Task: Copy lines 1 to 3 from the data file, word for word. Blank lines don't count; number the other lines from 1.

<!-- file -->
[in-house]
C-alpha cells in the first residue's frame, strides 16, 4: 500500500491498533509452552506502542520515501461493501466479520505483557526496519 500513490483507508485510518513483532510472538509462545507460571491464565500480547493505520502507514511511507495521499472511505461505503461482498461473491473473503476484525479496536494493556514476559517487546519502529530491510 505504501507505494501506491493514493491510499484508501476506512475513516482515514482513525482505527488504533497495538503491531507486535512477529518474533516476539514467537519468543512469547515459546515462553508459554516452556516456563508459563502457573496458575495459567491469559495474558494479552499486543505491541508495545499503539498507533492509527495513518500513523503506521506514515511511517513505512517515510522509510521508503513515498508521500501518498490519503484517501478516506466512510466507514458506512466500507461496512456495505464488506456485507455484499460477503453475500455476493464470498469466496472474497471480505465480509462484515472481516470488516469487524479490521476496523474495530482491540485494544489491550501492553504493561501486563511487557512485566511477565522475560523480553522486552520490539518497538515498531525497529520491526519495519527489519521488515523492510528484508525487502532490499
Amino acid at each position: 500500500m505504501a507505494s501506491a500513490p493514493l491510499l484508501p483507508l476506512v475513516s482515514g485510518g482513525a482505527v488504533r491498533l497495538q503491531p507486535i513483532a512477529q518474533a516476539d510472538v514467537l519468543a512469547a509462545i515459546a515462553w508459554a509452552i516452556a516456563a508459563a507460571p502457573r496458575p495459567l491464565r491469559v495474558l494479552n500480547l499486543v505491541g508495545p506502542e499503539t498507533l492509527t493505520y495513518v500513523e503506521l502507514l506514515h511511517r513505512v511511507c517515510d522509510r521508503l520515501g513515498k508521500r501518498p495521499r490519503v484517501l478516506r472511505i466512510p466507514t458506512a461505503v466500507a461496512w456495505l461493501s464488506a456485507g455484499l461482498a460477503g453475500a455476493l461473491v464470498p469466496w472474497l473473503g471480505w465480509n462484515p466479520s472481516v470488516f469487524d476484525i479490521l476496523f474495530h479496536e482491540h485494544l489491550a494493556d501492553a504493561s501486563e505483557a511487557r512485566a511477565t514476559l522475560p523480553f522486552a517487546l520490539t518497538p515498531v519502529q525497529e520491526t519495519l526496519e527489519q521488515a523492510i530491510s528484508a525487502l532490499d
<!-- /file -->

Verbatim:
[in-house]
C-alpha cells in the first residue's frame, strides 16, 4: 500500500491498533509452552506502542520515501461493501466479520505483557526496519 500513490483507508485510518513483532510472538509462545507460571491464565500480547493505520502507514511511507495521499472511505461505503461482498461473491473473503476484525479496536494493556514476559517487546519502529530491510 505504501507505494501506491493514493491510499484508501476506512475513516482515514482513525482505527488504533497495538503491531507486535512477529518474533516476539514467537519468543512469547515459546515462553508459554516452556516456563508459563502457573496458575495459567491469559495474558494479552499486543505491541508495545499503539498507533492509527495513518500513523503506521506514515511511517513505512517515510522509510521508503513515498508521500501518498490519503484517501478516506466512510466507514458506512466500507461496512456495505464488506456485507455484499460477503453475500455476493464470498469466496472474497471480505465480509462484515472481516470488516469487524479490521476496523474495530482491540485494544489491550501492553504493561501486563511487557512485566511477565522475560523480553522486552520490539518497538515498531525497529520491526519495519527489519521488515523492510528484508525487502532490499
Amino acid at each position: 500500500m505504501a507505494s501506491a500513490p493514493l491510499l484508501p483507508l476506512v475513516s482515514g485510518g482513525a482505527v488504533r491498533l497495538q503491531p507486535i513483532a512477529q518474533a516476539d510472538v514467537l519468543a512469547a509462545i515459546a515462553w508459554a509452552i516452556a516456563a508459563a507460571p502457573r496458575p495459567l491464565r491469559v495474558l494479552n500480547l499486543v505491541g508495545p506502542e499503539t498507533l492509527t493505520y495513518v500513523e503506521l502507514l506514515h511511517r513505512v511511507c517515510d522509510r521508503l520515501g513515498k508521500r501518498p495521499r490519503v484517501l478516506r472511505i466512510p466507514t458506512a461505503v466500507a461496512w456495505l461493501s464488506a456485507g455484499l461482498a460477503g453475500a455476493l461473491v464470498p469466496w472474497l473473503g471480505w465480509n462484515p466479520s472481516v470488516f469487524d476484525i479490521l476496523f474495530h479496536e482491540h485494544l489491550a494493556d501492553a504493561s501486563e505483557a511487557r512485566a511477565t514476559l522475560p523480553f522486552a517487546l520490539t518497538p515498531v519502529q525497529e520491526t519495519l526496519e527489519q521488515a523492510i530491510s528484508a525487502l532490499d